RIYADH (Reuters) - U.S. Central Command chief General Kenneth McKenzie said on Thursday it was talking to other countries about freedom of navigation in the Gulf and would work “aggressively” to find a solution to enable free passage.
The United States has beefed up its military presence in the Middle East over a perceived Iranian threat and is asking allies to help protect strategic waters off Iran and Yemen, following attacks on oil tankers in Gulf waters in recent months.
“We are currently talking with the international community about the right to freedom of navigation in the Middle East that will include passage to the Strait of Hormuz and passage to the Bab al Mandeb,” Mckenzie said.
Mckenzie made his comments before Iranian state TV broadcast a report that Iran had seized a foreign tanker smuggling fuel in the Gulf.
The U.S. general was talking to reporters in Riyadh at a joint news conference with General Prince Fahd bin Turki, commander of the Saudi-led coalition fighting the Iran-aligned Houthis in Yemen.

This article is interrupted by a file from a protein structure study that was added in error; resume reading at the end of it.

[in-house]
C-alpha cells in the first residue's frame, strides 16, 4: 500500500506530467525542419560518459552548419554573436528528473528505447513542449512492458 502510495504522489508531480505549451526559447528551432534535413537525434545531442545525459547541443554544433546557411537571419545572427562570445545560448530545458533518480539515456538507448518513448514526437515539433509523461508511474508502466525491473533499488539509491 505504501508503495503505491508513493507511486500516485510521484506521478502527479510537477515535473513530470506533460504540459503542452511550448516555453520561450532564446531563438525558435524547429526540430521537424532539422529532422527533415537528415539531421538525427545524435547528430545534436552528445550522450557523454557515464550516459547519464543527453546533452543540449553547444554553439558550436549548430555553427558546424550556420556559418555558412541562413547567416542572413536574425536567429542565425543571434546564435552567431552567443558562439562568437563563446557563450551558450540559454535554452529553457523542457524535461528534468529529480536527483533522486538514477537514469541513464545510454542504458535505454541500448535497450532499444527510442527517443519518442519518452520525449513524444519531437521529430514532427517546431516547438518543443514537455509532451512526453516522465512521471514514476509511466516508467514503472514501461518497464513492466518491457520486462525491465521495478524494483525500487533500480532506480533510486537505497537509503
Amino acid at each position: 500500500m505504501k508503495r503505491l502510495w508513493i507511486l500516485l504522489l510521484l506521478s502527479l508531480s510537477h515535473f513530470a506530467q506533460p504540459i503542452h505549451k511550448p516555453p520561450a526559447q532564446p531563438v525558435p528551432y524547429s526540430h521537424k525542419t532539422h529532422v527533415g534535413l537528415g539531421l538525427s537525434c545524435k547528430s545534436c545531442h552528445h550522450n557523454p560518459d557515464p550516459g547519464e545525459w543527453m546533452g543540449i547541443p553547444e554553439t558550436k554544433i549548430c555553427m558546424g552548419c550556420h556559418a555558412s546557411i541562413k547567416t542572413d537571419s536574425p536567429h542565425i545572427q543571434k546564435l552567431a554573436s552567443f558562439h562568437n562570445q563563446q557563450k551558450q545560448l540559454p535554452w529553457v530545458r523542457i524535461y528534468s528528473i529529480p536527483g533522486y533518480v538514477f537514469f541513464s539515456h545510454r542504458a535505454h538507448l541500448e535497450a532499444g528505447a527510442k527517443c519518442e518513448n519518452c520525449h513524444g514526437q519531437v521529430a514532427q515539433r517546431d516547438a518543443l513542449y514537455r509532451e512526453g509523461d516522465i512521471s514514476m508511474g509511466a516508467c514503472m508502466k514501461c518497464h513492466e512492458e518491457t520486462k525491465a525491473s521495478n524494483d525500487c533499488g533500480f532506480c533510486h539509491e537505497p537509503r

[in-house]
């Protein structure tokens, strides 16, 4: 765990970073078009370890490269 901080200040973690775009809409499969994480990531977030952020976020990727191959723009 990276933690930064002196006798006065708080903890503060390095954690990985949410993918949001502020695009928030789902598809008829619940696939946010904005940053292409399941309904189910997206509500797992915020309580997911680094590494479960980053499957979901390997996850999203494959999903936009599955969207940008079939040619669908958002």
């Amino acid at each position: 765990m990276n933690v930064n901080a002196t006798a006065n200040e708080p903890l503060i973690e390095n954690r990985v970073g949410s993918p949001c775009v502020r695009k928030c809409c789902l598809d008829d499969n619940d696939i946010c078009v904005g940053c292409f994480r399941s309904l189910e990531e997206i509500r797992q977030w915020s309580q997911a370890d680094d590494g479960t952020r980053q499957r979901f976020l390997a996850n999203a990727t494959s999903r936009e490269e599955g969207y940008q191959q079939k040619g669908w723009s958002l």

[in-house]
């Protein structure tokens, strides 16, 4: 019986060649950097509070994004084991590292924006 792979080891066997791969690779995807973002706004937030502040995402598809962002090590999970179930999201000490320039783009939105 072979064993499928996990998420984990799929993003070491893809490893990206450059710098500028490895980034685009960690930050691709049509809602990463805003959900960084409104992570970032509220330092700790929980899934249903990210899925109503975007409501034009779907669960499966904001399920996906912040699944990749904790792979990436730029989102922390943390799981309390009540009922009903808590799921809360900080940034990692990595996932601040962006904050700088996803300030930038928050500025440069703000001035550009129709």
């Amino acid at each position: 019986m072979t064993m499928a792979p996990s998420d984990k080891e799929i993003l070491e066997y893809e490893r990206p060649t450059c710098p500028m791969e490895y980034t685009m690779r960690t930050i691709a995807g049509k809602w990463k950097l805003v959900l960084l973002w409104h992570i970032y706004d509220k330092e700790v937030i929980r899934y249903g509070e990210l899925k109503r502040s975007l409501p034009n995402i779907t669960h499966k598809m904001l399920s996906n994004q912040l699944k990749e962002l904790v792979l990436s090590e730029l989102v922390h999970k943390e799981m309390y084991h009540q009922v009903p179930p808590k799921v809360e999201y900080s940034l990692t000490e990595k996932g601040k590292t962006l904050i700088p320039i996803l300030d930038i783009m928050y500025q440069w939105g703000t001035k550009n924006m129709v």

Asked if Saudi Arabia would have a role in a proposed international maritime security coalition, Prince Fahd said the coalition would continue to escort ships in the Red Sea.
“We have been doing that for the past few years and we have achieved great success in spite of some damage to civilian shipping,” Prince Fahd said. “So we’ve been active in this field, we are practising this at the Red Sea at Bab al Mandeb.”
Earlier this month the Western-backed Sunni Muslim coalition led by Saudi Arabia said its naval forces foiled an attack on an unidentified commercial ship in the southern Red Sea by Houthi forces, which the group denied.
Washington and Riyadh have publicly blamed Iran and its proxies for the recent tanker attacks, a charge Tehran denies.
“We don’t believe war with Iran is inevitable and we don’t seek a war with Iran, what we seek is to deter Iran from the destabilising and malign activities across the region,” McKenzie said.
The Houthis have stepped up missile and drone attacks on Saudi Arabia, recently targeting oil installations and airports in cities near the border with Yemen, fuelling tensions.
Saudi officials took McKenzie on a tour of an exhibit displaying missiles and drones Riyadh says were produced by Iran and used in the Houthi attacks. Tehran denies supplying the group with arms and the Houthis say they manufacture their own.
Reporting By Marwa Rashad, writing by Aziz El Yaakoubi